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Australian History Now
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Australian History Now
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Australian History Now
Anna Clark, Paul Ashton (Editors), NewSouth Books, 2013
Paperback, 288 pp.


Australian history has changed drastically over the last 50 years and has found itself at the centre of heated and consuming public debates. So how do historians themselves read this history? Where do they see themselves in these momentous shifts in historical reading and writing? With contributions from prominent historians including Marilyn Lake, Tom Griffiths, Peter Stanley and Ann Curthoys, Australian History Now offers revealing and refreshing accounts of the ways Australian historians think about the nation's past.

This book contains introductory overview chapters by leading historians on 17 topics including Aboriginal history, a feminist voice, oral history, history in museums, transnational history, public history and the history wars. Recommended for History Extension teachers and students.


1. Making Aboriginal History - Peter Read
2. Labour History and Radical Nationalism - Stuart Macintyre
3. A Feminist Voice - Anne Curthoys
4. Oral History - Alistair Thomson
5. War without End - Peter Stanley
6. History in the Academy - Alan Atkinson
7. History goes to School - Paul Kiem
8. History in Museums - Mathew Trinca
9. The History Wars - Anna Clark
10. Public History - Paul Ashton
11. My Heritage Trail - Graeme Davison
12. History in Communities - Martha Sear
13. Sex, Lies and History on TV - Clare Wright
14. The Trouble with History - Tony Birch
15. Seeing the Forest and the Trees - Tom Griffiths
16. Histories Across Borders - Marilyn Lake
17. New Cultural History and Australia's Colonial Past - Leigh Boucher



Title Reviews

This book provides a kaleidoscopic view of developments over the last half century or so in the reading, writing and 'doing' of Australian history. In each chapter a prominent historian turns the scope to present a different view, suggesting the complexity and constantly changing nature of the discipline of history.

The title 'Australian History Now' implies a framework for discussion, not only of the current state of Australian history, but also what it was in the past and what it might become in the future. The introduction, 'Rethinking Australian History' by Paul Ashton and Anna Clark sets the scene by outlining the effects of major changes to Australian history in the last few decades, among them the development of new methodologies, the use of information technologies and the inclusion of new perspectives, and how these have 'revolutionised'the content of Australian history and how it is understood.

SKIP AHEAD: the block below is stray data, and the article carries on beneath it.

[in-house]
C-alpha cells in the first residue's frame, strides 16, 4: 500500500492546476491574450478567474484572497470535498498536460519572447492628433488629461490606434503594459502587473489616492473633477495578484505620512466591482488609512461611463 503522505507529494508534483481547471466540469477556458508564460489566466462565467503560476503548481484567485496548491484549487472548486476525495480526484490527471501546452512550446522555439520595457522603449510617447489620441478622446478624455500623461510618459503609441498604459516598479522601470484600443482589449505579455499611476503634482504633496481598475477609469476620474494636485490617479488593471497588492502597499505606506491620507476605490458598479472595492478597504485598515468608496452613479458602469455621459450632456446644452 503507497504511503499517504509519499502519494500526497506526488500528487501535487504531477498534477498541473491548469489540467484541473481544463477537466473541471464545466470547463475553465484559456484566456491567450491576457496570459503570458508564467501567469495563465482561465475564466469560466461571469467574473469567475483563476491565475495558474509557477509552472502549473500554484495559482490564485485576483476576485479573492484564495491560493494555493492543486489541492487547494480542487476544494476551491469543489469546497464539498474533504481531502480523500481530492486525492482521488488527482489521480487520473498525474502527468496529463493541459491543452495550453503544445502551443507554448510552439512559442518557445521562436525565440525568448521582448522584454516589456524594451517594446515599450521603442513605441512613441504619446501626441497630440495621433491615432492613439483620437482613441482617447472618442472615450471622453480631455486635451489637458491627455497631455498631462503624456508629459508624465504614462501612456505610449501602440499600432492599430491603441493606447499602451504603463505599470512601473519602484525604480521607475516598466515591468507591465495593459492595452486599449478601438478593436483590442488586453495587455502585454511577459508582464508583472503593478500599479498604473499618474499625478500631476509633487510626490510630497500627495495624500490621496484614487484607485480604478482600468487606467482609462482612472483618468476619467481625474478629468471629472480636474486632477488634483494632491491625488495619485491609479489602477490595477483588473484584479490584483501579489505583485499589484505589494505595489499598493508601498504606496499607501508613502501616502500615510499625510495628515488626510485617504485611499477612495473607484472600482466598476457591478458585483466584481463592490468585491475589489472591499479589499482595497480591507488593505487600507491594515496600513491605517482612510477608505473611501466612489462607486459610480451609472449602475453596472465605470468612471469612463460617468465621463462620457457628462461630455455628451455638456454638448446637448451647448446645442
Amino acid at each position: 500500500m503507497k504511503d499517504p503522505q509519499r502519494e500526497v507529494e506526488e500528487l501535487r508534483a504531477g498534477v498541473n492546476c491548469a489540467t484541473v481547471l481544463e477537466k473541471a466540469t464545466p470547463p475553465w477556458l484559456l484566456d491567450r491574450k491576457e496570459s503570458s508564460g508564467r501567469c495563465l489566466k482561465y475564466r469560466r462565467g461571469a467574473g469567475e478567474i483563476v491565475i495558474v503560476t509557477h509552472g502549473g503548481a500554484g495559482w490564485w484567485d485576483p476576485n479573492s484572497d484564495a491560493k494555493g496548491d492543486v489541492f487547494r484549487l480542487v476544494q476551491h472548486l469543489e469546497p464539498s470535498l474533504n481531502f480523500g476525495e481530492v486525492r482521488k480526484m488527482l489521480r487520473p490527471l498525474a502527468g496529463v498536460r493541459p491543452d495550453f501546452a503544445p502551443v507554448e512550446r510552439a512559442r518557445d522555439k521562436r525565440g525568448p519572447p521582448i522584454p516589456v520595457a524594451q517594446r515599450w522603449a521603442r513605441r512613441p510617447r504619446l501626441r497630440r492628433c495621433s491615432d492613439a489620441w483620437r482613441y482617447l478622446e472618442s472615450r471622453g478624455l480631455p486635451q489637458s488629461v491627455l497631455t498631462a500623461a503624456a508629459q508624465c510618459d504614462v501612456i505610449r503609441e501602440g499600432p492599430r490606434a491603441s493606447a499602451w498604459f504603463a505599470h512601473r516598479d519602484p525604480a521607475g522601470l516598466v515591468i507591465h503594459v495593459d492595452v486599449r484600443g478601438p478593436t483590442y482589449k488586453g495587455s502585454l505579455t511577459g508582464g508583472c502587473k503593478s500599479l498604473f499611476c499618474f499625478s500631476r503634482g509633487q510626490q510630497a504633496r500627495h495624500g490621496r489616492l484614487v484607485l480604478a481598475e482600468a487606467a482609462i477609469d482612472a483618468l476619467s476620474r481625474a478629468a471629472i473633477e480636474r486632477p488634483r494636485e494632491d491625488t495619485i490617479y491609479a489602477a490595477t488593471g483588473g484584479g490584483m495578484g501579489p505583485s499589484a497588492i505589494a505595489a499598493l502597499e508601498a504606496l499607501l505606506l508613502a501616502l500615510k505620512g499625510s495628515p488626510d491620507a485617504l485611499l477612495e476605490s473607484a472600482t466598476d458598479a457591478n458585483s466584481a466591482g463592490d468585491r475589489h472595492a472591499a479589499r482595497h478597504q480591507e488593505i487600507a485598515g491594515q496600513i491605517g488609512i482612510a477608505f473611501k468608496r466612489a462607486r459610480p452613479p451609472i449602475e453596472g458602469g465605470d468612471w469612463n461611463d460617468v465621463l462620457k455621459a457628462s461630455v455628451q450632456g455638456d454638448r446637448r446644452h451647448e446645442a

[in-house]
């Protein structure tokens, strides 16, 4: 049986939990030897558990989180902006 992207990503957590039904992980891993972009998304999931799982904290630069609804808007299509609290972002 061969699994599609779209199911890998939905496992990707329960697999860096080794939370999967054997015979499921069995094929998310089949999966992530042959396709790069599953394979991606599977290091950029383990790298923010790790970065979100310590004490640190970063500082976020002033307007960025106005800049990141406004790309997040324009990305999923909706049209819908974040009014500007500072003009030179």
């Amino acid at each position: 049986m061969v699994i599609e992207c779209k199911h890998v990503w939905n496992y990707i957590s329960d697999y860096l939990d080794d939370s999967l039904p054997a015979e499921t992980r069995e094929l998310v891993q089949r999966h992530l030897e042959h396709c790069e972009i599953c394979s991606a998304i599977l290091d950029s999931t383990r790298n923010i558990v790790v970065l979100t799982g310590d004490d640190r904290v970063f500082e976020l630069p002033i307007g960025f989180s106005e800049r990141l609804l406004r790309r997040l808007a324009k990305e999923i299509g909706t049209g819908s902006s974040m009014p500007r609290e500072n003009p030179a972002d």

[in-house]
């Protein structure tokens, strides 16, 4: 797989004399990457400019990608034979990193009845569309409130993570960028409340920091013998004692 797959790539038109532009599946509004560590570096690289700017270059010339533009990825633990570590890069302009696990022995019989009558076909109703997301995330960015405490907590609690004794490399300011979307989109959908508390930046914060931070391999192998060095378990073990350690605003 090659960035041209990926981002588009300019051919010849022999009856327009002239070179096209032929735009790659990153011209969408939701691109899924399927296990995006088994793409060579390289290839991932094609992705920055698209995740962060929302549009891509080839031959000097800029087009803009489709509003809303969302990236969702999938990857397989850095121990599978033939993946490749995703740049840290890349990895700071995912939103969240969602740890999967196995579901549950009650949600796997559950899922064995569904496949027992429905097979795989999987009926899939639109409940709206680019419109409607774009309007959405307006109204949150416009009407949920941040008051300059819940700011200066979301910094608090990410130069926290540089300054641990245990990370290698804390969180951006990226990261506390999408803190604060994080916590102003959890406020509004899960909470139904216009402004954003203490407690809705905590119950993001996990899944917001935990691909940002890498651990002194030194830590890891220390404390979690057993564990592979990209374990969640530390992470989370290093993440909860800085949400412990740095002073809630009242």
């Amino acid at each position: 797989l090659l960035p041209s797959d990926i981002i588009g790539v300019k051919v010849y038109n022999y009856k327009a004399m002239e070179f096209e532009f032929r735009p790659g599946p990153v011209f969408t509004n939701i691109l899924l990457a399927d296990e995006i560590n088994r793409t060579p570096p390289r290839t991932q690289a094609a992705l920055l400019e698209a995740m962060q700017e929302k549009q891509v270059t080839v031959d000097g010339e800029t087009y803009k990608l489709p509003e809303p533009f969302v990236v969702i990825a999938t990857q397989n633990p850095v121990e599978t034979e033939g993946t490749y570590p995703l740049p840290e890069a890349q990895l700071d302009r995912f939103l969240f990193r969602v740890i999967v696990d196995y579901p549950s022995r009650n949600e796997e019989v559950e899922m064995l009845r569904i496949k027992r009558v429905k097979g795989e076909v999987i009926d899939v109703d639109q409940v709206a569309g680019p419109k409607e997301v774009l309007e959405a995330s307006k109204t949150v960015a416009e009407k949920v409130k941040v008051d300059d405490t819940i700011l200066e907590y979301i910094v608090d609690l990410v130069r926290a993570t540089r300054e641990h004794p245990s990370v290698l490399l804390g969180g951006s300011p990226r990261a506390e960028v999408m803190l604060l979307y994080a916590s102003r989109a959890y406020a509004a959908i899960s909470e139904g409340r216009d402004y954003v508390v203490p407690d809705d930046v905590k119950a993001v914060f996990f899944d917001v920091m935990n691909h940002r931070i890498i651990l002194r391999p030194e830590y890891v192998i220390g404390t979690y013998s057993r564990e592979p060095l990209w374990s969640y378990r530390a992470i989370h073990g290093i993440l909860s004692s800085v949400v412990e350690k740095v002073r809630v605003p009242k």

In each of the following chapters (there are 17) an Australian historian provides an account of what drew them to history and their struggle to find the right focus and method, the right type of history for them. Some of these accounts are very personal, others are also political. Many reference the influence of family, the inspiration of teachers at school and university and the stimulation of working with colleagues. Most locate their own journey and practice as historians within the wider framework of national and international trends in history. Some write franly about the impact of history wars on their practice (Anna Clark provides a good overview of the history wars in Chapter 9) and others explain how funding bodies such as the Australian Research Council and the Australian War Memorial influence which types of history are funded and therefore which types of history are produced.

The editors have assembled a diverse range of historians including Peter Read, Stuart Macintyre, Ann Curthoys, Peter Stanley, Martha Sear, Tom Griffiths and Marilyn Lake. Although they broadly align to the left rather than the right politically, they don't fit neatly withing a typology and their methods and interests often intersect. Some practise history mainly in universities, others in communities and museums. Some produce scholarly books and articles for the initiated, others are interested in wider audiences associated with public history, television documentaries or the world of historical fiction. Some focus on particular groups, especially gender, race and class, while others research similar themes but on a wider transcolonial or transnational canvas. There are particular practitioners producing different types of history, including military history, environmental history, Indigenous history, oral history, publich history, labour history, feminist history and heritage history. Some work within identified parameters of their chose field, while others are defining new fields. All seek to provide new ways of understanding the past.

Teachers of History Extension will find this book most valuable. It explores all the key questions of the course in an Australian context: the historians, the historical debates, the aims and purposes of history, the construction and recording of history over time and reasons why approaches to history have changed over time. Students have the material at their fingertips: digitised sound, film and document archives have made the raw materials for Australian historical research more accessible than ever before. With a little encouragement from an interested teacher, and using this book as a road map, more History Extension sudents may be inspired to explore for their own project a significant question or issue in their own national history.

Kate Cameron


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